The Bible has been translated in many different ways, and a lot of the translations have different styles and histories. None of these is “better” or “worse” than another, and which one you use often is just a reflection of the community, family, or church you come from. That said, knowing which translations you like best may help you during your study, since you can look up different translations of the same passage if you’re confused.
Here are a few popular translations of the Bible in English (if English isn’t your first language, then try to find a translation you like in your native language!). This is kind of funny, but to help understand the relationship of these different translations, let’s talk about chocolate. Imagine that the original Biblical text in Hebrew, Greek, and Aramaic, is cacao powder — the purest essence of chocolate. If some of the common translations were chocolate — versions of that essence that are made edible for the modern person — they could be described like this:
Dark Chocolate — the closest you can get to the original language in English
NRSV (New Revised Standard Version) – This is a very close translation that is used by most academics and Bible scholars. If you ever want a study Bible or want to see the closest translation of the text, this is a good place to go, but some of the language can be hard to understand for newer readers.
Milk Chocolate — a close translation that is easily understandable for modern readers
ESV (English Standard Version) – A translation that tries to combine literal translation with being easy to understand in everyday modern English. This translation is common with mainline protestant communities.
NIV (New International Version) – A translation that tries to combine literal translation with being easy to understand in everyday modern English. This translation is common with evangelical communities.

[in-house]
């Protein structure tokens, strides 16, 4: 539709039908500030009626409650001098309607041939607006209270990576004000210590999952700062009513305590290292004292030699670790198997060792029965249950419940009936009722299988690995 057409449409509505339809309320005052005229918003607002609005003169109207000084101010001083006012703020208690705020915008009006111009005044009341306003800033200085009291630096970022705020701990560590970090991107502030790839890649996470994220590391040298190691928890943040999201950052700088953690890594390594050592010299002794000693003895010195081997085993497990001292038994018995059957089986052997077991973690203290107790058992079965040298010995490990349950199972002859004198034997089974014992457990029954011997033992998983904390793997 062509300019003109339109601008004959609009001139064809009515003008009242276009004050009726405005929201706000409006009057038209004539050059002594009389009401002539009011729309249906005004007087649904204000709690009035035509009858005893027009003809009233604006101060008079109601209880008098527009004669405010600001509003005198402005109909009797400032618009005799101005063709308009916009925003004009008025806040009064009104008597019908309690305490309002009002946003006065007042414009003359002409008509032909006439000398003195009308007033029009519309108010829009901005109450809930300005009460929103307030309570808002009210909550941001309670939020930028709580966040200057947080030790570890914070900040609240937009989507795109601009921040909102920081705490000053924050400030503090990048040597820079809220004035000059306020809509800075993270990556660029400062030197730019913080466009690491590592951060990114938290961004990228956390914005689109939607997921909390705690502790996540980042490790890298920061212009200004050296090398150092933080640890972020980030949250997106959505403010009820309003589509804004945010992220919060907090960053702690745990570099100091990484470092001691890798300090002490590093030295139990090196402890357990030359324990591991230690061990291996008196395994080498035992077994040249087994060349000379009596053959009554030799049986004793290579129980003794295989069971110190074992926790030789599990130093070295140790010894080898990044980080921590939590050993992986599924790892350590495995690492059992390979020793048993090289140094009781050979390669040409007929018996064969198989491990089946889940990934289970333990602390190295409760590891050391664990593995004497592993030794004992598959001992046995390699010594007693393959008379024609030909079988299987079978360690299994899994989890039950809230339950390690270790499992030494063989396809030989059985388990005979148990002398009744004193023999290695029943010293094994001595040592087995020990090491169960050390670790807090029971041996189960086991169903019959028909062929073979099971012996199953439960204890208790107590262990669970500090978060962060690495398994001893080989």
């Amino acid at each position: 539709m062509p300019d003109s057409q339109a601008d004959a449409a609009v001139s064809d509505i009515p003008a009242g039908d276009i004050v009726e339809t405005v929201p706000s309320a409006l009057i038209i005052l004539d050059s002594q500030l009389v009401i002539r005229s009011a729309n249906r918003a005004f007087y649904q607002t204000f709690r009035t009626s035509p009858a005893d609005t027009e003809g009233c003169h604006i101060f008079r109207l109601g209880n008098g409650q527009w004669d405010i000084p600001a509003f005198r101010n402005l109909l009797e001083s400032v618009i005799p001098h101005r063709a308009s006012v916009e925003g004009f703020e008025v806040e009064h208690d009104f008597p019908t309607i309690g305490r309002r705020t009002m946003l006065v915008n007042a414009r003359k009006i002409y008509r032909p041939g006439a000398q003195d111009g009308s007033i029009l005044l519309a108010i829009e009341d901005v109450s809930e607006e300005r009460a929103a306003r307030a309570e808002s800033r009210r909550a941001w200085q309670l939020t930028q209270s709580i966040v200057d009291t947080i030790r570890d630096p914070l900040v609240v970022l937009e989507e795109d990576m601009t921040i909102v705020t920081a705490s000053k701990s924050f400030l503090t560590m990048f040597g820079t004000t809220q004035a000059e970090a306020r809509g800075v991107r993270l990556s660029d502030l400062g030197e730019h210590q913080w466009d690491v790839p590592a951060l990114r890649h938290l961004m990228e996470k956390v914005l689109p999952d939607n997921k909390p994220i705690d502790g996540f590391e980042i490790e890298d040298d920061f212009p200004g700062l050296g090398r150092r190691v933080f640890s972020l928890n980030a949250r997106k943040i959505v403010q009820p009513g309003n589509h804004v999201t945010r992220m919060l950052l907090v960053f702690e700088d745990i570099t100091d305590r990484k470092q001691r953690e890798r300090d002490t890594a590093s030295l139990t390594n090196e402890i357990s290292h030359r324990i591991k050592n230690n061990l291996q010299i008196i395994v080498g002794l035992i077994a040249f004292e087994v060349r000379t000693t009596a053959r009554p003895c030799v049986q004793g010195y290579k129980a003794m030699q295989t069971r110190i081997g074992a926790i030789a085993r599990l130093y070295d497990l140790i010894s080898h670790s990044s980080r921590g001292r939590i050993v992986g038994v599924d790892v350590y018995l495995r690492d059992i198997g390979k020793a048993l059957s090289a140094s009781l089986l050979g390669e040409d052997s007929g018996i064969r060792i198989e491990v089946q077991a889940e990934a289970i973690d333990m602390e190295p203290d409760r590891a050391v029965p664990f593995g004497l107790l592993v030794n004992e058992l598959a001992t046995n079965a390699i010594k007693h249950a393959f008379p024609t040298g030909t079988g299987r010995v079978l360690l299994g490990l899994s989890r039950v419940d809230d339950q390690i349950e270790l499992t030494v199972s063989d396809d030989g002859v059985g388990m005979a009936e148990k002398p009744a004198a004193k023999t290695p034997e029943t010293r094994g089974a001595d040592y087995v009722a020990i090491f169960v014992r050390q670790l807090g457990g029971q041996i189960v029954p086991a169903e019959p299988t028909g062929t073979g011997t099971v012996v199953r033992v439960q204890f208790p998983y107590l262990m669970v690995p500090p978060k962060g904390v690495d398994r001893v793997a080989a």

HCSB (Holman Christian Standard Bible) – A translation that tries to combine literal translation with being easy to understand in everyday modern English. This translation is common with evangelical communities.
White Chocolate — a loose translation that emphasizes understanding over literalness
The Message (MSG) – This is a translation of the Bible that focuses on being understandable for a modern-day audience over being an exact translation of the text. This can be a great, easy-to-read supplement to your Bible reading to help you understand your verse in modern English.
Websites and Apps
The following apps and websites are great free add-ons to your Bible study that may help you gain more context or information from your reading.
BibleHub is a great resource that lets you look at a variety of translations of the same text side-by-side. They also pull up some notes from study Bibles and cross-references. If you scroll to the bottom of a page for a particular verse, you can find commentaries on it, but a lot of these commentaries are older and written in an old-fashioned style of English that may be hard to understand.
Logos is an iOS and Android app that lets you look up Biblical passages and commentaries. I personally love Logos for the sleek design and easy-to-use interface, but it has fewer commentaries than some other apps.
Blue-Letter Bible is a popular website for Biblical commentaries. I personally find the website harder to navigate than some others, but appreciate how many commentaries they have freely available.
BibleRef is a newer website that has easy-to-understand commentaries on some, but not all, books of the Bible. I’ve found the commentary they offer to be really useful and understandable, but because the website hasn’t covered the whole Bible yet, it may not be useful for all parts of this study.
This part is pretty simple — use what you have and what makes the most sense for you. I like using the following tools as add-ons to my Bible study: